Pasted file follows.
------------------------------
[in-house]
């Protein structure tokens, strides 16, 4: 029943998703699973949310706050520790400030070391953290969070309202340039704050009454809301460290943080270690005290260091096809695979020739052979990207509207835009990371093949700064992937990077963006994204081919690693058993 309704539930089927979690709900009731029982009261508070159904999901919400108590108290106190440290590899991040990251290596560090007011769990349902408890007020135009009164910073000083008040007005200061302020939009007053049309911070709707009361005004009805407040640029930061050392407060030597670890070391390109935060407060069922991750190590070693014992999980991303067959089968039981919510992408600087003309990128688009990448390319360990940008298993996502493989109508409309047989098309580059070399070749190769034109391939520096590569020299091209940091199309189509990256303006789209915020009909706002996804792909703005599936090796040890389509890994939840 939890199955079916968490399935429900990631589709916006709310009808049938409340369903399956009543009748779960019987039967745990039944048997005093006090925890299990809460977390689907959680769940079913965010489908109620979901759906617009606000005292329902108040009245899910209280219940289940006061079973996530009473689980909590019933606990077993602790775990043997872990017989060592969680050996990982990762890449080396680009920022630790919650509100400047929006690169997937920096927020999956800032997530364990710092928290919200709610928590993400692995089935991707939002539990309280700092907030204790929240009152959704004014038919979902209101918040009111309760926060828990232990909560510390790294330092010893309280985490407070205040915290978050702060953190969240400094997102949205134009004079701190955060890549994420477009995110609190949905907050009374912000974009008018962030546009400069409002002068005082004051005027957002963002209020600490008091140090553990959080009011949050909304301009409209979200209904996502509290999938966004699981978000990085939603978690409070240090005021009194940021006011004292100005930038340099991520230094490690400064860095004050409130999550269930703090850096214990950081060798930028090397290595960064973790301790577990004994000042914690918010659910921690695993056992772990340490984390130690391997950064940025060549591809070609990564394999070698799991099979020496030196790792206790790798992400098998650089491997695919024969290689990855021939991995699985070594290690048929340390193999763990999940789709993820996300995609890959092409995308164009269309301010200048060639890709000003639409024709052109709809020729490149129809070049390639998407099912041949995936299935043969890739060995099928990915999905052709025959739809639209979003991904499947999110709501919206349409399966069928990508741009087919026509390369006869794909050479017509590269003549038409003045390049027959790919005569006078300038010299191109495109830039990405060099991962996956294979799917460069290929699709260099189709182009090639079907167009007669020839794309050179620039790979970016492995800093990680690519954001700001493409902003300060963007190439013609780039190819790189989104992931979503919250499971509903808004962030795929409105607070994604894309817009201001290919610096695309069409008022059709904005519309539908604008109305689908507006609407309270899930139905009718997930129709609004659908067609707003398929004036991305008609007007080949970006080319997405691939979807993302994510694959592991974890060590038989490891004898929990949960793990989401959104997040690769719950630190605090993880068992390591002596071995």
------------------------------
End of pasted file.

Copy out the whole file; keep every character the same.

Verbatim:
[in-house]
């Protein structure tokens, strides 16, 4: 029943998703699973949310706050520790400030070391953290969070309202340039704050009454809301460290943080270690005290260091096809695979020739052979990207509207835009990371093949700064992937990077963006994204081919690693058993 309704539930089927979690709900009731029982009261508070159904999901919400108590108290106190440290590899991040990251290596560090007011769990349902408890007020135009009164910073000083008040007005200061302020939009007053049309911070709707009361005004009805407040640029930061050392407060030597670890070391390109935060407060069922991750190590070693014992999980991303067959089968039981919510992408600087003309990128688009990448390319360990940008298993996502493989109508409309047989098309580059070399070749190769034109391939520096590569020299091209940091199309189509990256303006789209915020009909706002996804792909703005599936090796040890389509890994939840 939890199955079916968490399935429900990631589709916006709310009808049938409340369903399956009543009748779960019987039967745990039944048997005093006090925890299990809460977390689907959680769940079913965010489908109620979901759906617009606000005292329902108040009245899910209280219940289940006061079973996530009473689980909590019933606990077993602790775990043997872990017989060592969680050996990982990762890449080396680009920022630790919650509100400047929006690169997937920096927020999956800032997530364990710092928290919200709610928590993400692995089935991707939002539990309280700092907030204790929240009152959704004014038919979902209101918040009111309760926060828990232990909560510390790294330092010893309280985490407070205040915290978050702060953190969240400094997102949205134009004079701190955060890549994420477009995110609190949905907050009374912000974009008018962030546009400069409002002068005082004051005027957002963002209020600490008091140090553990959080009011949050909304301009409209979200209904996502509290999938966004699981978000990085939603978690409070240090005021009194940021006011004292100005930038340099991520230094490690400064860095004050409130999550269930703090850096214990950081060798930028090397290595960064973790301790577990004994000042914690918010659910921690695993056992772990340490984390130690391997950064940025060549591809070609990564394999070698799991099979020496030196790792206790790798992400098998650089491997695919024969290689990855021939991995699985070594290690048929340390193999763990999940789709993820996300995609890959092409995308164009269309301010200048060639890709000003639409024709052109709809020729490149129809070049390639998407099912041949995936299935043969890739060995099928990915999905052709025959739809639209979003991904499947999110709501919206349409399966069928990508741009087919026509390369006869794909050479017509590269003549038409003045390049027959790919005569006078300038010299191109495109830039990405060099991962996956294979799917460069290929699709260099189709182009090639079907167009007669020839794309050179620039790979970016492995800093990680690519954001700001493409902003300060963007190439013609780039190819790189989104992931979503919250499971509903808004962030795929409105607070994604894309817009201001290919610096695309069409008022059709904005519309539908604008109305689908507006609407309270899930139905009718997930129709609004659908067609707003398929004036991305008609007007080949970006080319997405691939979807993302994510694959592991974890060590038989490891004898929990949960793990989401959104997040690769719950630190605090993880068992390591002596071995």